Ghana’s public debt rises 241% under Akufo-Addo

Akufo-Addo became president of Ghana on January 7, 2017 for his first term. By the end of that year Ghana’s public debt was GH¢142.6 billion but by November 2021, the debt increased 241 per cent to GH¢344.5 billion.

Ghana as result has been described as being at high risk of debt distress, and that means the country is unable to fulfil its financial obligations – in other words, the country can’t pay its debts.

The Bank of Ghana reports that the country’s public debt has increased to GH¢344.5 billion, which is 78.4 per cent of GDP at the end of November 2021, compared with GH¢291.6 billion, or 76.0 percent of GDP at the end of December 2020.

The domestic debt was GH¢179.4 billion (40.8 percent of GDP), while the external debt was GH¢165.1 billion (37.6 percent of GDP).

Before downgrading the country in January 2022, the rating agency, Fitch had warned in November 2021 that Ghana’s effective loss of access to international markets increases risks to its ability to meet medium-term financing needs.

The agency acknowledging that Ghana has sufficient liquidity to cover near-term debt servicing without market financing, however, warned that there is a danger that non-resident investors in the local bond market could sell their holdings, particularly if confidence in fiscal consolidation weakens, placing significant downward pressure on its reserves.

Citing that Ghana issued $3 billion in Eurobonds in March 2021, and received $1 billion in IMF Special Drawing Rights, Fitch said the government had indicated plans to issue a further $1 billion on international markets in 2021, but abandoned the plans in October, noting market conditions.

According to Fitch, the widening of Ghana’s spreads reflects growing international investor risk aversion, partly because markets now expect US monetary tightening to come sooner than previously anticipated, making it harder for vulnerable sovereigns to attract external financing.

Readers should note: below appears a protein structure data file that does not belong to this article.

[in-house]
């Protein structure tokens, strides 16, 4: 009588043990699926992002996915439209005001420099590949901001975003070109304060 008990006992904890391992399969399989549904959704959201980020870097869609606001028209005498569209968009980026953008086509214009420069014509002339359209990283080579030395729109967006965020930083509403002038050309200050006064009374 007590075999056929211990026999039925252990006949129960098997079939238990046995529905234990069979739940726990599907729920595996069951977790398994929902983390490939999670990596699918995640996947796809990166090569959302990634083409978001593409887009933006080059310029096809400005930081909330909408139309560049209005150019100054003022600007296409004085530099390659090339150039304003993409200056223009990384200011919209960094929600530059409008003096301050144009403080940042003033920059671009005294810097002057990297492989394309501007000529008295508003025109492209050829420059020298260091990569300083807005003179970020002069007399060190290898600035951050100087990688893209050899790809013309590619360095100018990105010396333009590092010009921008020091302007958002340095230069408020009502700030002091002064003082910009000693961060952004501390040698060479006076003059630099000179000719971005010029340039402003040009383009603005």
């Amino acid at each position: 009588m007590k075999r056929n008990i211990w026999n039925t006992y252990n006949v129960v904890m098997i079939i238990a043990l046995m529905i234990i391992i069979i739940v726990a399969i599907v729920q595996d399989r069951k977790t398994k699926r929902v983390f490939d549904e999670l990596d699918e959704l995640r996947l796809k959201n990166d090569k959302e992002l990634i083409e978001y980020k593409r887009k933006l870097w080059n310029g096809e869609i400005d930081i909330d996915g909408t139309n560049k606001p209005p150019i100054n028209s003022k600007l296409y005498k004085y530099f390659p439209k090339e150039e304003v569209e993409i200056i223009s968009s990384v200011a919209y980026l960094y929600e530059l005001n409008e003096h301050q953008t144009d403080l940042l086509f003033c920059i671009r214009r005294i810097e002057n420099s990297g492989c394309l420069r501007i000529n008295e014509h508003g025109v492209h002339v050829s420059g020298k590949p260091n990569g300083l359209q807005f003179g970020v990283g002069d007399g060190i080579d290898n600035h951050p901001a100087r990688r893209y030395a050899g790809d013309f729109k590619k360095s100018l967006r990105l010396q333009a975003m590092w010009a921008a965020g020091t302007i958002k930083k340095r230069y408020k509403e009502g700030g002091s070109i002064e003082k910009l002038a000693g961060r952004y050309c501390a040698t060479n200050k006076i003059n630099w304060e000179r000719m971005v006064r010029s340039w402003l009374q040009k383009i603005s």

In January 2022,  Fitch downgraded Ghana to B Negative with Negative Outlook.  The agency announced it has downgraded Ghana’s Long-Term Foreign Currency Issuer Default Rating (IDR) to B Negative from B, and the Outlook is Negative.

According to Fitch, the downgrade of Ghana’s IDRs and Negative Outlook reflect the country’s or sovereign’s loss of access to international capital markets in the second half of 2021, following a pandemic-related surge in government debt, noting that this comes in the context of uncertainty about the government’s ability to stabilise debt and against a backdrop of tightening global financing conditions.

“In our view, Ghana’s ability to deliver on planned fiscal consolidation efforts could be hindered by the heavier reliance on domestic debt issuance with higher interest costs, in the context of an already exceptionally high interest expenditure to revenue ratio,” it said.

Fitch states that Ghana’s effective loss of market access to international bond markets increases risks to its ability to meet medium-term financing needs, which in the view of Fitch, Ghana has sufficient liquidity and other available external financing options to cover near-term debt servicing without Eurobond issuance.

Dr Theo Acheampong, Economist and Political Risk Analyst had earlier told Ghana Business News: “Firstly, Ghana has the option of assessing the international financial market, however, they would have to possibly borrow at higher than 10 per cent, especially given the recent spikes in the country’s sovereign bond spreads.

Such high borrowing costs essentially close access to the international capital markets in the six-month outlook to Ghana. The second option is to have the Bank of Ghana finance the budget, but that also comes with challenges. If that happens, the Bank can’t go beyond a certain threshold as it would need to keep in strict conformity of the net domestic financing ceiling, and without significantly also affecting inflationary trends that are already beyond the Bank’s own 8.0 ± 2 inflation target range.

Ghana’s December inflation reached 12.6 per cent, according to figures published by the country’s statistical service,” he explained.

The third option available to the country, he said “would be to sell more domestic debt via Treasury Bills and other instruments, and we are already seeing that,” adding that, “whichever way the government goes, there are economic and political implications,” he said.

By Emmanuel K. Dogbevi
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